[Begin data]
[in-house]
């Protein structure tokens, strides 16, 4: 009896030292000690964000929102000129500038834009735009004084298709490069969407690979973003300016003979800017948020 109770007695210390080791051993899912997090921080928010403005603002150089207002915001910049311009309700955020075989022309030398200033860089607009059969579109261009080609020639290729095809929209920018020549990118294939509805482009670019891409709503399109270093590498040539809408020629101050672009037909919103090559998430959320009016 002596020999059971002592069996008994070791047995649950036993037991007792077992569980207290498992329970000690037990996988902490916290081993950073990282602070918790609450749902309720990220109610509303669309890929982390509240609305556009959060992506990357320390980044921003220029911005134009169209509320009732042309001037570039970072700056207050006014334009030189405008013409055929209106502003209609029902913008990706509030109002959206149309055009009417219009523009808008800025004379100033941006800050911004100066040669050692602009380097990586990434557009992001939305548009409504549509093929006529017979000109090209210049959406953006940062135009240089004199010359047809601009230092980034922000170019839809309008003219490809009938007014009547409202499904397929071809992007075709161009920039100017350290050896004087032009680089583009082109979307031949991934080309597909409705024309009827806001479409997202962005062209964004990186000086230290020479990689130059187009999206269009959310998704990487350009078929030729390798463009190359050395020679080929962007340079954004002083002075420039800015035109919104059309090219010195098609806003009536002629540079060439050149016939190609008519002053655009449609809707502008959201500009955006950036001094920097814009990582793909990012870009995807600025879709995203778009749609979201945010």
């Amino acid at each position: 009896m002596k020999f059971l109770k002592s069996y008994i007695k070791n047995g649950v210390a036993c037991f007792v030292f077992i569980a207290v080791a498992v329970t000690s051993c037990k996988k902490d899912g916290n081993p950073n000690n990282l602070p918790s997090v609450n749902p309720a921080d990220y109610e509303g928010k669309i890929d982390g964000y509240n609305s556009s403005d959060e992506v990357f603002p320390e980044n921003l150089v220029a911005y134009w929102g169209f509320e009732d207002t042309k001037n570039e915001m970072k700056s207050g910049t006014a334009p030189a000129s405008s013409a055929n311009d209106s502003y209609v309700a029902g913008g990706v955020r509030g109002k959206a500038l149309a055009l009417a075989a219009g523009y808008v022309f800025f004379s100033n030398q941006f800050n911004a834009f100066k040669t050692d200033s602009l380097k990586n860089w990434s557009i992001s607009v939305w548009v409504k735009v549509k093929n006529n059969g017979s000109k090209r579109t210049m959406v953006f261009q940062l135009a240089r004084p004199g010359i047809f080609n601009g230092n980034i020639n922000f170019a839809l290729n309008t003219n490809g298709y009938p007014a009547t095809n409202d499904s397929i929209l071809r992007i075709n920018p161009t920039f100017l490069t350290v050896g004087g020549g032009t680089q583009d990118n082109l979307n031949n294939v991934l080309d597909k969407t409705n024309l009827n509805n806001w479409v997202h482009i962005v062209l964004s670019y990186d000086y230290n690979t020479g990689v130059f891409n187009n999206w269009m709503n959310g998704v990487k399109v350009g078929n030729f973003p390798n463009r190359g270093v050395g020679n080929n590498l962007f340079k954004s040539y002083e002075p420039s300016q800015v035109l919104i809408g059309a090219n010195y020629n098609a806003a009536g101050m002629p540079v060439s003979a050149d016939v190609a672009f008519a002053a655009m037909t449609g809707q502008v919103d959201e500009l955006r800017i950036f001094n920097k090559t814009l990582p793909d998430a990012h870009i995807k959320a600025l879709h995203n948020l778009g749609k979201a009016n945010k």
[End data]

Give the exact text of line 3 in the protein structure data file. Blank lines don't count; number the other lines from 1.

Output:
């Amino acid at each position: 009896m002596k020999f059971l109770k002592s069996y008994i007695k070791n047995g649950v210390a036993c037991f007792v030292f077992i569980a207290v080791a498992v329970t000690s051993c037990k996988k902490d899912g916290n081993p950073n000690n990282l602070p918790s997090v609450n749902p309720a921080d990220y109610e509303g928010k669309i890929d982390g964000y509240n609305s556009s403005d959060e992506v990357f603002p320390e980044n921003l150089v220029a911005y134009w929102g169209f509320e009732d207002t042309k001037n570039e915001m970072k700056s207050g910049t006014a334009p030189a000129s405008s013409a055929n311009d209106s502003y209609v309700a029902g913008g990706v955020r509030g109002k959206a500038l149309a055009l009417a075989a219009g523009y808008v022309f800025f004379s100033n030398q941006f800050n911004a834009f100066k040669t050692d200033s602009l380097k990586n860089w990434s557009i992001s607009v939305w548009v409504k735009v549509k093929n006529n059969g017979s000109k090209r579109t210049m959406v953006f261009q940062l135009a240089r004084p004199g010359i047809f080609n601009g230092n980034i020639n922000f170019a839809l290729n309008t003219n490809g298709y009938p007014a009547t095809n409202d499904s397929i929209l071809r992007i075709n920018p161009t920039f100017l490069t350290v050896g004087g020549g032009t680089q583009d990118n082109l979307n031949n294939v991934l080309d597909k969407t409705n024309l009827n509805n806001w479409v997202h482009i962005v062209l964004s670019y990186d000086y230290n690979t020479g990689v130059f891409n187009n999206w269009m709503n959310g998704v990487k399109v350009g078929n030729f973003p390798n463009r190359g270093v050395g020679n080929n590498l962007f340079k954004s040539y002083e002075p420039s300016q800015v035109l919104i809408g059309a090219n010195y020629n098609a806003a009536g101050m002629p540079v060439s003979a050149d016939v190609a672009f008519a002053a655009m037909t449609g809707q502008v919103d959201e500009l955006r800017i950036f001094n920097k090559t814009l990582p793909d998430a990012h870009i995807k959320a600025l879709h995203n948020l778009g749609k979201a009016n945010k």